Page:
Two days after a Cook County judge dismissed all the charges against Dante Servin, the Chicago Police detective who fatally shot Rekia Boyd, her brother was still trying to absorb the blow.
“I kind of figured it out halfway through the trial because of the way the prosecutors were giving us crap,” Martinez Sutton told me.
“We asked for first-degree charges. We asked for second-degree charges and they said no. So we went with what they thought was best,” he said.
When I caught up to Sutton, he and his mother, Angela Helton, were on a flight heading back to Chicago from the March2Justice rally in Washington, D.C.
The nine-day march, organized by the Justice League of NYC to protest police brutality, started in Staten Island and ended at the U.S. Capitol.
Historically, Chicago has been perceived as the hub of activism. But today, residents of other cities have been much more proactive when it comes to confronting police brutality.
For instance, peaceful protests sprang up almost immediately after the death of Freddie Gray, the 25-year-old Baltimore man who suffered fatal spinal injuries while in police custody.
But Chicago activists have been unable to sustain protests over questionable police shootings.
Here, police brutality is often treated like a lottery rather than a crime.
Last week, the U.S. attorney’s office confirmed it is investigating the police-involved shooting of Laquan McDonald in 2014, but that office has declined to confirm or deny any involvement in Boyd’s case.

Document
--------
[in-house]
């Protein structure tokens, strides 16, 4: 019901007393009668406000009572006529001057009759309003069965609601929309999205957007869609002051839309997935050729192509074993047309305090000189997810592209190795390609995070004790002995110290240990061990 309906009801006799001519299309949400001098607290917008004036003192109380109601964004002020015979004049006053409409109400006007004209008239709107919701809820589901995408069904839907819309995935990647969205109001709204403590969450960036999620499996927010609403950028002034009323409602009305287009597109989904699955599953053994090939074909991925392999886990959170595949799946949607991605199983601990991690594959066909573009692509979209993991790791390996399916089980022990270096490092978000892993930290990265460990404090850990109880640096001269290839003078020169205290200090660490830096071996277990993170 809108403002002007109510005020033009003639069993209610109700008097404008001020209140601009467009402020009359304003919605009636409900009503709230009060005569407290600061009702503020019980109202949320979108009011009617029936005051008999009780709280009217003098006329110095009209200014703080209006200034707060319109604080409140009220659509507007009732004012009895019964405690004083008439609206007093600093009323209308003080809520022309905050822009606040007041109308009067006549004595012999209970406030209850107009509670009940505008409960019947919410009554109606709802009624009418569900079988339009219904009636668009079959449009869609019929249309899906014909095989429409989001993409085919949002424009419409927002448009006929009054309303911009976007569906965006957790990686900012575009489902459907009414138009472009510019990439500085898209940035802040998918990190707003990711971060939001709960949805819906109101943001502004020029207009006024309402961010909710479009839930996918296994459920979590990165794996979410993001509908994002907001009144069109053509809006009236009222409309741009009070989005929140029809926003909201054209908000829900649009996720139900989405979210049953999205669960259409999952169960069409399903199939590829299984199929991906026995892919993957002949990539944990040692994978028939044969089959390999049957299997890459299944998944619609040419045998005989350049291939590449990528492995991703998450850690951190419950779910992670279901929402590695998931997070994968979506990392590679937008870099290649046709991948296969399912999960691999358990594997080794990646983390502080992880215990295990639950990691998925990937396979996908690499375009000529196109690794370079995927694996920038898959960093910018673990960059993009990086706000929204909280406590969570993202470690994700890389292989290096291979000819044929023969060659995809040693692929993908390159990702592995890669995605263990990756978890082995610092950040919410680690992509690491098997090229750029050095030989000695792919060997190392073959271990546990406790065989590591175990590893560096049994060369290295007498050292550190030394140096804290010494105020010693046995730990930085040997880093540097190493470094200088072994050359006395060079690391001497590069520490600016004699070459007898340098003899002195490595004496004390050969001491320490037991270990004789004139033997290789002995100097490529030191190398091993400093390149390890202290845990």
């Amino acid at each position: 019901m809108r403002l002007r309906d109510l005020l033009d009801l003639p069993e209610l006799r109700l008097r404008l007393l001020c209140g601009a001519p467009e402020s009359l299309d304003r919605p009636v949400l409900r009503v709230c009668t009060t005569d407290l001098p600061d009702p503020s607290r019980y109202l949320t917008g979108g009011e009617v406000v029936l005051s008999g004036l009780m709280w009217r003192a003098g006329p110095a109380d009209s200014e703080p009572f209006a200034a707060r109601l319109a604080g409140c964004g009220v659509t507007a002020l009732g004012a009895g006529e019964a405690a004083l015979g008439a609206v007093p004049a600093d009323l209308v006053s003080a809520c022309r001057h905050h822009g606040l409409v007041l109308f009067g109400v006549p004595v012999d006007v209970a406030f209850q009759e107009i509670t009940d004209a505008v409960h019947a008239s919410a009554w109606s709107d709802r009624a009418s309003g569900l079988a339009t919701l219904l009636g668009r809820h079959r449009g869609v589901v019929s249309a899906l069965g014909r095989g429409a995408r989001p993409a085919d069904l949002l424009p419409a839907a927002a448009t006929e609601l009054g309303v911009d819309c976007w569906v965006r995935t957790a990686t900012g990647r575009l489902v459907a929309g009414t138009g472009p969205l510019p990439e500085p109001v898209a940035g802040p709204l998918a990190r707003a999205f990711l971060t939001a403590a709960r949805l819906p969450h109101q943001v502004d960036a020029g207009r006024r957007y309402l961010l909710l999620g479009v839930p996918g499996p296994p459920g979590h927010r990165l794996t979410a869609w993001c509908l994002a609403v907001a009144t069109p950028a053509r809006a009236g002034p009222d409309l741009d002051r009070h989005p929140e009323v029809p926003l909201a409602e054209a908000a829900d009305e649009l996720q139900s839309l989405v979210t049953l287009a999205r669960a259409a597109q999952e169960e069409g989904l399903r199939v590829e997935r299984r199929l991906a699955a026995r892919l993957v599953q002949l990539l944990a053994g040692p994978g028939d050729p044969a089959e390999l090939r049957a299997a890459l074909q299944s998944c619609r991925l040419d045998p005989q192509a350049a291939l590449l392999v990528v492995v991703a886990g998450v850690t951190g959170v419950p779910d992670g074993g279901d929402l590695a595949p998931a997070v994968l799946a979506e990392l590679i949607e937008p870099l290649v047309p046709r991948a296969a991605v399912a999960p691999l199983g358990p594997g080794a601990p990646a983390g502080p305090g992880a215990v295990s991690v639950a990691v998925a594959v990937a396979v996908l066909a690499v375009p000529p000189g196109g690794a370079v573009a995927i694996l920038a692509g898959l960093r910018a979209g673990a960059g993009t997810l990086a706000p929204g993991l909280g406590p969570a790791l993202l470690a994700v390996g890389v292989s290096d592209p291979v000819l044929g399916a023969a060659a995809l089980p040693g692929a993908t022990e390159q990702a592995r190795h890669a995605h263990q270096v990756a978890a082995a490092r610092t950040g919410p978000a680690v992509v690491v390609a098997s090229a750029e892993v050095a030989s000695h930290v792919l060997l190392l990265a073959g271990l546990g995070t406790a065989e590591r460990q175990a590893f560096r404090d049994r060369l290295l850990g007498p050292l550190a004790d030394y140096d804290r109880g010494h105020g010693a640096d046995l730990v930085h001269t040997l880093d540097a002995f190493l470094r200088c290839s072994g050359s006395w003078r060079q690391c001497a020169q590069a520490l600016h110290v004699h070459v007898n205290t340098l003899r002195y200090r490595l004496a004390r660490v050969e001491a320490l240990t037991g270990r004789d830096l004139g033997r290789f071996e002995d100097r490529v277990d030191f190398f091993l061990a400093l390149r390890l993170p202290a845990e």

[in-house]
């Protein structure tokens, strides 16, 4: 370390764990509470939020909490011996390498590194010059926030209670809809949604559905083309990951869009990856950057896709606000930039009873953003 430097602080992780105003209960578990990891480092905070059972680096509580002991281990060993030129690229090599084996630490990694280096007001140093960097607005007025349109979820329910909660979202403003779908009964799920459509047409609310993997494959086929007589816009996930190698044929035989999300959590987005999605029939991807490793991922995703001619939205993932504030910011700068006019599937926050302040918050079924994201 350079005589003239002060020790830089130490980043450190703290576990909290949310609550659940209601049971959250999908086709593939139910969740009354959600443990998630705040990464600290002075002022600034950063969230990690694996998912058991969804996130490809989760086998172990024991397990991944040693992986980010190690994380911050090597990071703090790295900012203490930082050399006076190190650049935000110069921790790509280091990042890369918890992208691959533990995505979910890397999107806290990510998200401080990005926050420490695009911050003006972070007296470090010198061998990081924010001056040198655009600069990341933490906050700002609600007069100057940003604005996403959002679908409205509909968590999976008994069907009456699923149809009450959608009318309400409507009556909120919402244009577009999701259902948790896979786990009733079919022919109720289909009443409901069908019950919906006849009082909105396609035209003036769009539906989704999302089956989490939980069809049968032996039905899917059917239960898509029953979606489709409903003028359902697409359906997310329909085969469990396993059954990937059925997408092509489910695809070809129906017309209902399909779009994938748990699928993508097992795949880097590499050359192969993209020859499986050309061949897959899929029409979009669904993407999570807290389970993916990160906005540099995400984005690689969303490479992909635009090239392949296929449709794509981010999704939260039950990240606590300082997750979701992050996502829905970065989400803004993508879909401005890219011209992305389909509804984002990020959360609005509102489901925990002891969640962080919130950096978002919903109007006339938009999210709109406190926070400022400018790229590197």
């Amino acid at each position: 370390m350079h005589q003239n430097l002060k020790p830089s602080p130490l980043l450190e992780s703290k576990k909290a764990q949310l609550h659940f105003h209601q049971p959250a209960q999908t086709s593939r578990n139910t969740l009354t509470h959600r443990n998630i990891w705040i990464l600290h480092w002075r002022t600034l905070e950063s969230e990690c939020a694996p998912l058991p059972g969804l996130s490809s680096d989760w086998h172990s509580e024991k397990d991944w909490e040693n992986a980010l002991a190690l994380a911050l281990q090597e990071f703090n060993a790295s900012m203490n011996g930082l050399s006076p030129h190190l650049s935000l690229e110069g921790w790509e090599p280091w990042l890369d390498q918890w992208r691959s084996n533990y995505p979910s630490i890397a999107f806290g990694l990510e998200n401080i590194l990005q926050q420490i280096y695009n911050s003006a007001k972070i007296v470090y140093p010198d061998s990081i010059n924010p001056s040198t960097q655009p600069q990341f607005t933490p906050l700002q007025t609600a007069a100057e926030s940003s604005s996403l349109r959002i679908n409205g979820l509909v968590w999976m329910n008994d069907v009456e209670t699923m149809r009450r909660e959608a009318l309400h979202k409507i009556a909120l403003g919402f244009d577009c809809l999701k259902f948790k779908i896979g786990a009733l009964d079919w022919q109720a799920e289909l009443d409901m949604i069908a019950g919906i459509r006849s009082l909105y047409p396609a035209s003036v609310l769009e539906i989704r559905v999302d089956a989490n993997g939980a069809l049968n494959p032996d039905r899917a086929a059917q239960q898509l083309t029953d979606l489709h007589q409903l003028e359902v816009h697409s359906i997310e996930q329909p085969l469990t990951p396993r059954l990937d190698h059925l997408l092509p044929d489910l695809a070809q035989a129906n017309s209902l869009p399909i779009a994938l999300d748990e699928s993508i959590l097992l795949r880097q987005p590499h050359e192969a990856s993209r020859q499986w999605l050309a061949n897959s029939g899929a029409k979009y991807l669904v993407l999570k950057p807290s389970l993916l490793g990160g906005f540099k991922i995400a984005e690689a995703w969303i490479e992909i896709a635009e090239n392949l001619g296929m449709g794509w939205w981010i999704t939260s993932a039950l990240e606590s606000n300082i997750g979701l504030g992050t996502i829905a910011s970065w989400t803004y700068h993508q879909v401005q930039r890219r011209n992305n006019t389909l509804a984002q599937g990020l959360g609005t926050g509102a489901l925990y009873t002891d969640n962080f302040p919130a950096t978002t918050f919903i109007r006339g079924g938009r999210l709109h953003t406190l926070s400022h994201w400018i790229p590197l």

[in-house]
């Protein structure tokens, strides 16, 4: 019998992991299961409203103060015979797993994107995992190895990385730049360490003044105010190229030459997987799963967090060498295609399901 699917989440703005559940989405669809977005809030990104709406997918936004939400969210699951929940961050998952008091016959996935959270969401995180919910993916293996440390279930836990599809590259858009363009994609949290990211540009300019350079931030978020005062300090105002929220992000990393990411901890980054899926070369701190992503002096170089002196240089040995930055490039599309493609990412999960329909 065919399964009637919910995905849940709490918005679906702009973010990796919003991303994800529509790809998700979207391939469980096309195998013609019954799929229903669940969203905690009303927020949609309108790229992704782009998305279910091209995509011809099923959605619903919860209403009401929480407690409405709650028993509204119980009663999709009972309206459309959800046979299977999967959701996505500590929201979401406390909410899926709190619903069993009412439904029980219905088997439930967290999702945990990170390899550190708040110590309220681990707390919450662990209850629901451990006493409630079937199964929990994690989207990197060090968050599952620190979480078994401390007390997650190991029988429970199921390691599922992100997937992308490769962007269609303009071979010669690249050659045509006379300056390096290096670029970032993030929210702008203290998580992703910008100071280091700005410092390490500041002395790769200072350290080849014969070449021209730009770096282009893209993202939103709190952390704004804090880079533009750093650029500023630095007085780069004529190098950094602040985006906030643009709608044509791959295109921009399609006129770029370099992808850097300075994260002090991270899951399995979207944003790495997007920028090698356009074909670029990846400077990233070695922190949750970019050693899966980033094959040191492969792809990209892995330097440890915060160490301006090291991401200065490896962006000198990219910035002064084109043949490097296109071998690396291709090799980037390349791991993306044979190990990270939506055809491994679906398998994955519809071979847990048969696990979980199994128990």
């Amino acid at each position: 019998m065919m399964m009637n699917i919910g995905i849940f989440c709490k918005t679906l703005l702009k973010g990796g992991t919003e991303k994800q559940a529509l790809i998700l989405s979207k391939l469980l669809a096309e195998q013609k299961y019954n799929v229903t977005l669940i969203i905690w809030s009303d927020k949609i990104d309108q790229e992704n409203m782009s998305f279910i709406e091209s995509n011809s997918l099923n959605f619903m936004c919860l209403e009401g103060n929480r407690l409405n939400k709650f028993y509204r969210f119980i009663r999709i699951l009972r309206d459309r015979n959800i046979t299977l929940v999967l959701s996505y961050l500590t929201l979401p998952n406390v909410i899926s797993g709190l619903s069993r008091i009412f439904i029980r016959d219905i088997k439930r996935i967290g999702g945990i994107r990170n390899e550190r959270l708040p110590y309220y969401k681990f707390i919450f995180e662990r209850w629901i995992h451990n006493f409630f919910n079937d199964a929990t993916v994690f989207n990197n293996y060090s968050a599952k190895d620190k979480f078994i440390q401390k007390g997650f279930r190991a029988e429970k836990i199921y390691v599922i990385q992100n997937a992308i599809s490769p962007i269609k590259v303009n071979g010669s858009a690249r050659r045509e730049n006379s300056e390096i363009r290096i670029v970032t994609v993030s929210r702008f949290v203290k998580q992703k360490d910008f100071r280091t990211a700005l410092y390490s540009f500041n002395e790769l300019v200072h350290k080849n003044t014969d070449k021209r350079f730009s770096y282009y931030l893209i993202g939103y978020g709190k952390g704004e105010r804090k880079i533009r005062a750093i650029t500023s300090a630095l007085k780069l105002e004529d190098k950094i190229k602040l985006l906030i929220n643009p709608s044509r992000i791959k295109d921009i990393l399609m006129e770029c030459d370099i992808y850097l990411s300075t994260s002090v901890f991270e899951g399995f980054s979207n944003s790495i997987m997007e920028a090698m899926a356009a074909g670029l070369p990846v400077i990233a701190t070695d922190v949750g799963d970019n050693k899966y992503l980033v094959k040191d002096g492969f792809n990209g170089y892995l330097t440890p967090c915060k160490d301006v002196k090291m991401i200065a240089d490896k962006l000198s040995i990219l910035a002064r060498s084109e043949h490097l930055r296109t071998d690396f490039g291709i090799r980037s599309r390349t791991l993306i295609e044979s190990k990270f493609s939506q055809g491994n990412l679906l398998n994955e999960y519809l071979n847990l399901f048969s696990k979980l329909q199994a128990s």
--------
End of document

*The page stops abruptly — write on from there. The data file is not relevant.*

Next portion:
Meanwhile, Cook County State’s Attorney Anita Alvarez is stubbornly defending her decision to charge Servin with involuntary manslaughter rather than charge him with murder.
But days before a judge stopped the trial, the Chicago Alliance Against Racist and Political Repression — which monitored the Servin trial — hand-delivered a letter to Alvarez that was highly critical of the way her office was handling the prosecution.
“[W]e believe the state’s prosecutors are deliberately trying to engineer a verdict of ‘not guilty’. . . . Perhaps our sophistication does not rise to the level of a trained attorney but as professionals, we cannot discern the subtle nuances in your strategy and believe your offices are failing the family of Rekia Boyd,” according to the letter dated April 16.
The Cook County state’s attorney’s office has determined that because the judge issued a “directed finding,” the office has “no legal recourse” to refile the charges or bring any other legal action.
“Had the judge allowed the case to continue and have the defense present its evidence (including the possibility that Servin may have testified) and then issued his finding of not guilty or guilty after all of the evidence was presented in court, we would have had a legal option to appeal,” said Sally Daly, a spokeswoman for Alvarez.
Still, Alvarez has to take responsibility for this botched prosecution by acknowledging her mistake.
Her flawed strategy allowed Servin to get off on a technicality, and robbed Boyd’s family of justice.
Additionally, Alvarez also missed an opportunity to send the message that multimillion-dollar settlements will no longer insulate brutal police officers.
The sweeping reparations the city approved for police torture victims may help atone for the past.
But the unjustified police-involved shooting of Rekia Boyd is our present.
That Servin escaped punishment — and our mayor, police chief and aldermen aren’t outraged — doesn’t bode well for our future.